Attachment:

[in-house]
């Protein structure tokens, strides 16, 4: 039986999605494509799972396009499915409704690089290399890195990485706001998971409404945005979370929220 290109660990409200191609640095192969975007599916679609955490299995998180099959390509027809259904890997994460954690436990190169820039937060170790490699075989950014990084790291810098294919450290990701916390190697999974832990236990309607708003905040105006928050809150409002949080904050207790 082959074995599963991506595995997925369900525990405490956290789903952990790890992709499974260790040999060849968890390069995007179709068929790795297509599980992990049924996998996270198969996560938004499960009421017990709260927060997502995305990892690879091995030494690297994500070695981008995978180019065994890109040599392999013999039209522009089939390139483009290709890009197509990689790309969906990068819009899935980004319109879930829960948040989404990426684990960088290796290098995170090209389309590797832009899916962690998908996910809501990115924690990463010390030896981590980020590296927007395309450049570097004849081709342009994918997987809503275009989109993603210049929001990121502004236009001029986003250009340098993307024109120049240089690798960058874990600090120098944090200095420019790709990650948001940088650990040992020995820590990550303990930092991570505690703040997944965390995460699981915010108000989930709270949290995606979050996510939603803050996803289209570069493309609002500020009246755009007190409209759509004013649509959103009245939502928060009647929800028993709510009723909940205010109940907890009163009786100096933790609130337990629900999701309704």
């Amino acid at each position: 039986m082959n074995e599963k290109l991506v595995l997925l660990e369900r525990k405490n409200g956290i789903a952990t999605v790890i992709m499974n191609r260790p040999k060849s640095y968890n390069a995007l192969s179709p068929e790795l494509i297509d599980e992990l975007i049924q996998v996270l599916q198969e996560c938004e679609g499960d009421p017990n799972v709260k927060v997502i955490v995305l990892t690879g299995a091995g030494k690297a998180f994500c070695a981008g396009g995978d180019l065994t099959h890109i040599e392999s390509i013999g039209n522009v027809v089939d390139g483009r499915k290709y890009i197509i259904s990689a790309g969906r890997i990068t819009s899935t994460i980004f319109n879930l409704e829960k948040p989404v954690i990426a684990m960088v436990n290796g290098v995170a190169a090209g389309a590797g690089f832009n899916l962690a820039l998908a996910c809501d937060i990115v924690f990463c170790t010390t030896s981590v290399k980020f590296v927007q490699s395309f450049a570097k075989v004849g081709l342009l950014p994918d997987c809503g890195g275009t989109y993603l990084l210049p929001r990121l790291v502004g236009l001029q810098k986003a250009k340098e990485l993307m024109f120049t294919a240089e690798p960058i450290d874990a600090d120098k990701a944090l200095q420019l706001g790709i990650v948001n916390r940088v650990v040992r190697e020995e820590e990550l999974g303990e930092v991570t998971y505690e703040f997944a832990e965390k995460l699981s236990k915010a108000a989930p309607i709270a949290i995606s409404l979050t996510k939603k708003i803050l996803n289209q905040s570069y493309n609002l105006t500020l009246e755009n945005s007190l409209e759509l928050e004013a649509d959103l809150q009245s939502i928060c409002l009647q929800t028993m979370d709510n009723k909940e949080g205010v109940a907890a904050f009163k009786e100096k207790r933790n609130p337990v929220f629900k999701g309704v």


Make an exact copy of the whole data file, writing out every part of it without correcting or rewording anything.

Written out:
[in-house]
């Protein structure tokens, strides 16, 4: 039986999605494509799972396009499915409704690089290399890195990485706001998971409404945005979370929220 290109660990409200191609640095192969975007599916679609955490299995998180099959390509027809259904890997994460954690436990190169820039937060170790490699075989950014990084790291810098294919450290990701916390190697999974832990236990309607708003905040105006928050809150409002949080904050207790 082959074995599963991506595995997925369900525990405490956290789903952990790890992709499974260790040999060849968890390069995007179709068929790795297509599980992990049924996998996270198969996560938004499960009421017990709260927060997502995305990892690879091995030494690297994500070695981008995978180019065994890109040599392999013999039209522009089939390139483009290709890009197509990689790309969906990068819009899935980004319109879930829960948040989404990426684990960088290796290098995170090209389309590797832009899916962690998908996910809501990115924690990463010390030896981590980020590296927007395309450049570097004849081709342009994918997987809503275009989109993603210049929001990121502004236009001029986003250009340098993307024109120049240089690798960058874990600090120098944090200095420019790709990650948001940088650990040992020995820590990550303990930092991570505690703040997944965390995460699981915010108000989930709270949290995606979050996510939603803050996803289209570069493309609002500020009246755009007190409209759509004013649509959103009245939502928060009647929800028993709510009723909940205010109940907890009163009786100096933790609130337990629900999701309704």
């Amino acid at each position: 039986m082959n074995e599963k290109l991506v595995l997925l660990e369900r525990k405490n409200g956290i789903a952990t999605v790890i992709m499974n191609r260790p040999k060849s640095y968890n390069a995007l192969s179709p068929e790795l494509i297509d599980e992990l975007i049924q996998v996270l599916q198969e996560c938004e679609g499960d009421p017990n799972v709260k927060v997502i955490v995305l990892t690879g299995a091995g030494k690297a998180f994500c070695a981008g396009g995978d180019l065994t099959h890109i040599e392999s390509i013999g039209n522009v027809v089939d390139g483009r499915k290709y890009i197509i259904s990689a790309g969906r890997i990068t819009s899935t994460i980004f319109n879930l409704e829960k948040p989404v954690i990426a684990m960088v436990n290796g290098v995170a190169a090209g389309a590797g690089f832009n899916l962690a820039l998908a996910c809501d937060i990115v924690f990463c170790t010390t030896s981590v290399k980020f590296v927007q490699s395309f450049a570097k075989v004849g081709l342009l950014p994918d997987c809503g890195g275009t989109y993603l990084l210049p929001r990121l790291v502004g236009l001029q810098k986003a250009k340098e990485l993307m024109f120049t294919a240089e690798p960058i450290d874990a600090d120098k990701a944090l200095q420019l706001g790709i990650v948001n916390r940088v650990v040992r190697e020995e820590e990550l999974g303990e930092v991570t998971y505690e703040f997944a832990e965390k995460l699981s236990k915010a108000a989930p309607i709270a949290i995606s409404l979050t996510k939603k708003i803050l996803n289209q905040s570069y493309n609002l105006t500020l009246e755009n945005s007190l409209e759509l928050e004013a649509d959103l809150q009245s939502i928060c409002l009647q929800t028993m979370d709510n009723k909940e949080g205010v109940a907890a904050f009163k009786e100096k207790r933790n609130p337990v929220f629900k999701g309704v």